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Head First Java - MIDI question

 
Jinny Morris
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I am revisiting the Head First "boom box" and am stuck in two places:

First, the very first example program, which turns a note on and then off, never stops - I have to use Cntl-C in the command window. I tried using System.exit(0) (this suggestion was also made by Daniel Gagnon), but then I never hear the note at all (the program does stop, though!)

Second, I am one of several who would like to know what instruments I have available. I have tried using the getAvailableInstruments method of the Synthesizer class by reading Sun's API and got 0 instruments; so I tried searching the ranch. I found 2 hunks of code, one posted by Kathy Sierra and one posted by Timothy Stone (both a long time ago). Both of these programs also tell me that I have 0 instruments.

If I try the getDefaultSoundbank method of class Synthesizer, it returns null.

However, if I just play the program in the Head First book, I get the promised piano note. So there's obviously something somewhere! I just wish I could find it/them ...

I am very confused! Could anyone cast any light on this?

PS - I also tried the getLoadedInstruments method. Same results.

[ January 13, 2008: Message edited by: Jinny Morris ]

[ January 13, 2008: Message edited by: Jinny Morris ]

[ January 13, 2008: Message edited by: Jinny Morris ]
[ January 13, 2008: Message edited by: Jinny Morris ]
 
Shannon Holck
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First, the very first example program, which turns a note on and then off, never stops - I have to use Cntl-C in the command window. I tried using System.exit(0) (this suggestion was also made by Daniel Gagnon), but then I never hear the note at all (the program does stop, though!)

Jinny, near as I can tell when you open a Sequence, you are opening a stream between your application and the midi device hooked into the OS (e.g., your sound card). The device doesn't know when you are done accessing it (maybe you want to play multiple tracks), so you have to tell it. will terminate the JVM ... 0 meaning it terminated normally, however, the latency between your application and the OS then might cause the stream to close before it ever gets to the device. The best way to handle appears to be the way explained in this article Understanding and using Java MIDI audio. However, you don't learn events until the next chapter of "Head First Java". There's also an example here of another way of doing it, but it involves inner classes which are covered in the next chapter, but I find this method of coding inner classes harder to read e722. Determining When a Midi Audio Player Has Finished Playing

What you will probably find most helpful is the new lines added to the Wickedly Smart source code for the "Head First Java" book. You can download most of the baked code and some of the answers to some of the puzzles from here.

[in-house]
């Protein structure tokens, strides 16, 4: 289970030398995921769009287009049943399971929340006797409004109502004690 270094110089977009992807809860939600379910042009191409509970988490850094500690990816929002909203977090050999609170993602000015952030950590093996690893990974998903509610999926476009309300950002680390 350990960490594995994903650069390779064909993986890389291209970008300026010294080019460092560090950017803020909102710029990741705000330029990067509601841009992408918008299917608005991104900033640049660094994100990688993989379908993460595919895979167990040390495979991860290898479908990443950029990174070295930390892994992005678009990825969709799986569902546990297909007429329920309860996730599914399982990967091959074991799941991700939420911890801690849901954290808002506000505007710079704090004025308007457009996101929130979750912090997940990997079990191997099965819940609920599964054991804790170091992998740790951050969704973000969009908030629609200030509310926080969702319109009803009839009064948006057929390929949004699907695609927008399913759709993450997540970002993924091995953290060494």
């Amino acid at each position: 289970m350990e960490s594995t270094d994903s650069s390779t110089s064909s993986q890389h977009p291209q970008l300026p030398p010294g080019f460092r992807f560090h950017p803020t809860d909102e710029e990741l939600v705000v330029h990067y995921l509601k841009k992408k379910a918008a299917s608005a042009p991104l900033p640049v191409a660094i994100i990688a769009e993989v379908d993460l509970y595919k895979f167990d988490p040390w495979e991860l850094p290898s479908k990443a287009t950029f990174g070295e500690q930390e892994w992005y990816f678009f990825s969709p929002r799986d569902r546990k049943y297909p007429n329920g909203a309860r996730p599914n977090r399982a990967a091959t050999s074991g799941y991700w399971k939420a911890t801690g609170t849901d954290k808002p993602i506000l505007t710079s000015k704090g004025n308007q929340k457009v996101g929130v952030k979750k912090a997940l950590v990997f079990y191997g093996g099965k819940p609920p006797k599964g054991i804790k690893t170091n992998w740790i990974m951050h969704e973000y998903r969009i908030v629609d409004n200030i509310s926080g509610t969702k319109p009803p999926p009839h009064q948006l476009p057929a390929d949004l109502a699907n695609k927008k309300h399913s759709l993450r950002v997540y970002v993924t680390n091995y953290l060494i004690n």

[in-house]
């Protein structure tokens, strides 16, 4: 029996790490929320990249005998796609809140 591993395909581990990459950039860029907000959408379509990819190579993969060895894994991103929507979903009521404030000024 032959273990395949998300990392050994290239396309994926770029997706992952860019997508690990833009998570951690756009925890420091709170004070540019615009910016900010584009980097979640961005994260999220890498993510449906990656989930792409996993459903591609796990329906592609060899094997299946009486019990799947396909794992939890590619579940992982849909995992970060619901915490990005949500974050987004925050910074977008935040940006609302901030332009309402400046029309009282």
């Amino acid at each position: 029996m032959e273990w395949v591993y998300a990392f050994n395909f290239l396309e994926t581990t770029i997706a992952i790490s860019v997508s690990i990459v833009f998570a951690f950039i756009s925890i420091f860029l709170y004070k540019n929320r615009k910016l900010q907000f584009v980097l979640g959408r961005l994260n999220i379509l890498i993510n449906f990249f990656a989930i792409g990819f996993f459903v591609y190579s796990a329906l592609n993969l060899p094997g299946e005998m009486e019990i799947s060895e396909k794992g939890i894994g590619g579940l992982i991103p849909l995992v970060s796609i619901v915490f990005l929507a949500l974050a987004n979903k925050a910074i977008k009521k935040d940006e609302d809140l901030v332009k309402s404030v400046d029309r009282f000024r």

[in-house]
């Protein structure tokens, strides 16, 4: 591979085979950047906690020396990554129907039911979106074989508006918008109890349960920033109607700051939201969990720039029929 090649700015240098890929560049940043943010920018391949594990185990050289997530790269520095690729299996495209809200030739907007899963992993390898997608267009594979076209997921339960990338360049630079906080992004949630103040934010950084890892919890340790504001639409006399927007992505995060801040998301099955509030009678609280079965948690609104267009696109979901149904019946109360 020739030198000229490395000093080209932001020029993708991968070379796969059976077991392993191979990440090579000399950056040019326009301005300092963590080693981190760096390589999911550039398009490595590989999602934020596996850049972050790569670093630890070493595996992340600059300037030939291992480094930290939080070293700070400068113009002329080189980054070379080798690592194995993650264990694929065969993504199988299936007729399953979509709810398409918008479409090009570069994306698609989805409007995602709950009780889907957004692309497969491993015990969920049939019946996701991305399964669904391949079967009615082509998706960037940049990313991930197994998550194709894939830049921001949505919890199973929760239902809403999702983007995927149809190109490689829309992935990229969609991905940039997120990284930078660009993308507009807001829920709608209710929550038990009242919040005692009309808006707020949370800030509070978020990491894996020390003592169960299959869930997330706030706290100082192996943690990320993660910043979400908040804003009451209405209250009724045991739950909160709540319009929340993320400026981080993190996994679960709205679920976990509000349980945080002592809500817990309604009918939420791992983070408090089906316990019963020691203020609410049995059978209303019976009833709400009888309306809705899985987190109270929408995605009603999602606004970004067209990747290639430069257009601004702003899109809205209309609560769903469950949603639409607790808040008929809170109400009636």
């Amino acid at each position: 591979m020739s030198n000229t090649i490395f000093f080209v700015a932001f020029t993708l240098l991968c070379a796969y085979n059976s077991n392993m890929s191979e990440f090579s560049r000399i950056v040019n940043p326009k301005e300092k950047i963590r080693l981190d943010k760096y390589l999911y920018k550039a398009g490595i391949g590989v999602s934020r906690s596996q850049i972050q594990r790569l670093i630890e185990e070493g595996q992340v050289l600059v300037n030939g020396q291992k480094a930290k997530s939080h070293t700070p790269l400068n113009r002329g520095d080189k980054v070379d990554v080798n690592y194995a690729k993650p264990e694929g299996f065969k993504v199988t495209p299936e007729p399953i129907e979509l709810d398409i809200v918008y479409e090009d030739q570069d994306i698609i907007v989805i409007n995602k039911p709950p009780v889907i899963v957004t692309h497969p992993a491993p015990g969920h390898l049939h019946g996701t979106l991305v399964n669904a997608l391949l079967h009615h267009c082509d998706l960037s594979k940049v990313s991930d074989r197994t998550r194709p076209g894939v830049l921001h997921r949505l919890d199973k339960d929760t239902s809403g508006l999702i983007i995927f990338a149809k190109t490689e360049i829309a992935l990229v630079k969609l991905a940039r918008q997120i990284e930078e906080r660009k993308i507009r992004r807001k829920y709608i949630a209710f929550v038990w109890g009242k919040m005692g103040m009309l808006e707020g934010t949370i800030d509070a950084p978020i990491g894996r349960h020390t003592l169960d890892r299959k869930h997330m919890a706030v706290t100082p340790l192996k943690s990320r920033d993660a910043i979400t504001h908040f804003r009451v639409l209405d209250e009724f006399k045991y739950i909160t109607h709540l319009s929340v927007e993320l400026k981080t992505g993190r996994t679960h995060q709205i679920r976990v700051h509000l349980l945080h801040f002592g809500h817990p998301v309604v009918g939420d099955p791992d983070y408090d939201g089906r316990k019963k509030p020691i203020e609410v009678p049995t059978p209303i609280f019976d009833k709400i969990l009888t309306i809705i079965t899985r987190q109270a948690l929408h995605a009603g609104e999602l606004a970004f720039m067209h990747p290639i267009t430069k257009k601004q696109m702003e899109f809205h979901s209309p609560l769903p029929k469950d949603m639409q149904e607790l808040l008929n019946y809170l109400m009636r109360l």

As to the
Second, I am one of several who would like to know what instruments I have available.

Have you tried the next sample in the book? Version 2 on pg 346? If you have and you don't hear a different instrument, it maybe that your Midi device doesn't support any. You might be able to change Midi devices if you have more available(you use the default one if you follow this code sample). If you really want to get into it, you can see Sun(tm) Java Sound Programmers Guide or Java Sound Resources has some examples. And there is some sample code available via the Java Sound homepage: see Sun (tm) Java Code Samples

If you would like more specific help, could you post the code you used?
 
Shannon Holck
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Jinny,

Stealing a bit from one of the sites I mentioned earlier (See: Java Sound Resources Soundbank example), I was able to run this code:


Which resulted in a huge list:

Instrument: Agogo = 113
Instrument: Steel Drums = 114
Instrument: Woodblock = 115
Instrument: Taiko Drum = 116
Instrument: Melodic Tom = 117
Instrument: Syn Drum = 118
Instrument: Reverse Cymbal = 119
Instrument: Guitar Fret Noise = 120
Instrument: Breath Noise = 121
Instrument: Seashore = 122
Instrument: Bird = 123
Instrument: Telephone = 124
Instrument: Helicopter = 125
Instrument: Applause = 126
Instrument: Gunshot = 127
Instrument: Hi-Q = 27
Instrument: Slap = 28
(etc. for all 128 programs)

Is this what you are looking for?
 
Jinny Morris
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Shannon -

Thank you so much! I finally did solve my problem (with help) in a very unexpected way. I had ok'd automatic updates from Sun; it turned out that in addition to putting the executables in the program files \ java directory, the updates were also putting copies of the executables in my windows \ system32 directory. Because I had added the "java" path to the end of my list of paths, the executables in the windows directory were being used to run my programs. Unfortunately, none of the subsidiary files (in this case lib \ audio \ soundbank) were in the windows directory. So my BeatBox program couldn't find a soundbank, let alone any instruments! (I had tried getting the default soundbank in code; null was returned.)

So I disabled the executables that were "in the wrong place" and also disabled the automatic updates. Now I have something appalling like 400 or so "instruments"; since I also have screwed-up speakers, the long trek continues ...

Thanks again!
 
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